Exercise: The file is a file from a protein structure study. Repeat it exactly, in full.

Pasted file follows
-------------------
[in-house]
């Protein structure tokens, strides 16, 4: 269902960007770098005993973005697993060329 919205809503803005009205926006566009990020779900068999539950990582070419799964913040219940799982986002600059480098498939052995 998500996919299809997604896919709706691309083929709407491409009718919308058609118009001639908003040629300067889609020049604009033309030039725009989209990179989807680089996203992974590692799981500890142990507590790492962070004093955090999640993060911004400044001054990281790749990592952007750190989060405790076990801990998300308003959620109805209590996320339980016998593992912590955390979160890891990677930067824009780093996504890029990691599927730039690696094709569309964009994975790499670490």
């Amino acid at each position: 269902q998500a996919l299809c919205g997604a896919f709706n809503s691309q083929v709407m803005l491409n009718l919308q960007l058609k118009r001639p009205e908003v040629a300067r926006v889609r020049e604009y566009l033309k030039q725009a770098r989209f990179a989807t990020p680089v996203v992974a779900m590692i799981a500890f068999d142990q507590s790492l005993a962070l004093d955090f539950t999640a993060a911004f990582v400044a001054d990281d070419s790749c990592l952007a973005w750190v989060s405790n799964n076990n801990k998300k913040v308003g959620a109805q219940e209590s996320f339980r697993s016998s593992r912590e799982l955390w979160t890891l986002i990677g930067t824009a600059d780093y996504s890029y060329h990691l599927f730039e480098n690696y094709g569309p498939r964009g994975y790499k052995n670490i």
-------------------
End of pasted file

[in-house]
């Protein structure tokens, strides 16, 4: 269902960007770098005993973005697993060329 919205809503803005009205926006566009990020779900068999539950990582070419799964913040219940799982986002600059480098498939052995 998500996919299809997604896919709706691309083929709407491409009718919308058609118009001639908003040629300067889609020049604009033309030039725009989209990179989807680089996203992974590692799981500890142990507590790492962070004093955090999640993060911004400044001054990281790749990592952007750190989060405790076990801990998300308003959620109805209590996320339980016998593992912590955390979160890891990677930067824009780093996504890029990691599927730039690696094709569309964009994975790499670490």
């Amino acid at each position: 269902q998500a996919l299809c919205g997604a896919f709706n809503s691309q083929v709407m803005l491409n009718l919308q960007l058609k118009r001639p009205e908003v040629a300067r926006v889609r020049e604009y566009l033309k030039q725009a770098r989209f990179a989807t990020p680089v996203v992974a779900m590692i799981a500890f068999d142990q507590s790492l005993a962070l004093d955090f539950t999640a993060a911004f990582v400044a001054d990281d070419s790749c990592l952007a973005w750190v989060s405790n799964n076990n801990k998300k913040v308003g959620a109805q219940e209590s996320f339980r697993s016998s593992r912590e799982l955390w979160t890891l986002i990677g930067t824009a600059d780093y996504s890029y060329h990691l599927f730039e480098n690696y094709g569309p498939r964009g994975y790499k052995n670490i």